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      Efficiency of two nitrification inhibitors (dicyandiamide and 3, 4-dimethypyrazole phosphate) on soil nitrogen transformations and plant productivity: a meta-analysis

      1 , 2 , 1 , 3 , 1 , 2 , a , 1

      Scientific Reports

      Nature Publishing Group

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          Abstract

          Dicyandiamide (DCD) and 3, 4-dimethypyrazole phosphate (DMPP) are often claimed to be efficient in regulating soil N transformations and influencing plant productivity, but the difference of their performances across field sites is less clear. Here we applied a meta-analysis approach to compare effectiveness of DCD and DMPP across field trials. Our results showed that DCD and DMPP were equally effective in altering soil inorganic N content, dissolve inorganic N (DIN) leaching and nitrous oxide (N 2O) emissions. DCD was more effective than DMPP on increasing plant productivity. An increase of crop yield by DMPP was generally only observed in alkaline soil. The cost and benefit analysis (CBA) showed that applying fertilizer N with DCD produced additional revenues of $109.49 ha −1 yr −1 for maize farms, equivalent to 6.02% increase in grain revenues. In comparisons, DMPP application produced less monetary benefit of $15.67 ha −1 yr −1. Our findings showed that DCD had an advantage of bringing more net monetary benefit over DMPP. But this may be weakened by the higher toxicity of DCD than DMPP especially after continuous DCD application. Alternatively, an option related to net monetary benefit may be achieved through applying DMPP in alkaline soil and reducing the cost of purchasing DMPP products.

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          Most cited references 8

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          A high-resolution assessment on global nitrogen flows in cropland.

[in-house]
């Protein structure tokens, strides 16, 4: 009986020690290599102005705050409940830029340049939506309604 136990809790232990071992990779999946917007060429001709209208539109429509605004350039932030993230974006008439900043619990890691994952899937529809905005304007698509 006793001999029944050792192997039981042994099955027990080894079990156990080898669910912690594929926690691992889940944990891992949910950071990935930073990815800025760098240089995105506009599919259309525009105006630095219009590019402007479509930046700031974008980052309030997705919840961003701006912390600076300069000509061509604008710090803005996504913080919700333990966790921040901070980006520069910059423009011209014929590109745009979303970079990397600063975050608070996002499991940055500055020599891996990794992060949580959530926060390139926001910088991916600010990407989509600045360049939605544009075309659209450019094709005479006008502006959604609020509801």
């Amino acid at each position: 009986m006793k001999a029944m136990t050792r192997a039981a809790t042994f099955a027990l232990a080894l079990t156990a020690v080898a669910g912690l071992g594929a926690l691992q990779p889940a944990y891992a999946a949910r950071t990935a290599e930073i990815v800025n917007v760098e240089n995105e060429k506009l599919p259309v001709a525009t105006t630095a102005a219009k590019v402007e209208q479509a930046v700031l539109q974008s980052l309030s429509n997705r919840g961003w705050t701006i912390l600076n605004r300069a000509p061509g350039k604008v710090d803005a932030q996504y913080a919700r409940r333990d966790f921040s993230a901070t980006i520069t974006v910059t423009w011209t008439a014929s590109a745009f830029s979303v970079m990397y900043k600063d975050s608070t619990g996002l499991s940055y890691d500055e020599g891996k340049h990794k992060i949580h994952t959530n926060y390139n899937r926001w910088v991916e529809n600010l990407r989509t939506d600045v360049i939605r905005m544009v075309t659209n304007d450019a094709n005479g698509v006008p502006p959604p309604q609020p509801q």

Crop production is the single largest cause of human alteration of the global nitrogen cycle. We present a comprehensive assessment of global nitrogen flows in cropland for the year 2000 with a spatial resolution of 5 arc-minutes. We calculated a total nitrogen input (IN) of 136.60 trillion grams (Tg) of N per year, of which almost half is contributed by mineral nitrogen fertilizers, and a total nitrogen output (OUT) of 148.14 Tg of N per year, of which 55% is uptake by harvested crops and crop residues. We present high-resolution maps quantifying the spatial distribution of nitrogen IN and OUT flows, soil nitrogen balance, and surface nitrogen balance. The high-resolution data are aggregated at the national level on a per capita basis to assess nitrogen stress levels. The results show that almost 80% of African countries are confronted with nitrogen scarcity or nitrogen stress problems, which, along with poverty, cause food insecurity and malnutrition. The assessment also shows a global average nitrogen recovery rate of 59%, indicating that nearly two-fifths of nitrogen inputs are lost in ecosystems. More effective management of nitrogen is essential to reduce the deleterious environmental consequences.
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            A meta-analysis of experimental warming effects on terrestrial nitrogen pools and dynamics.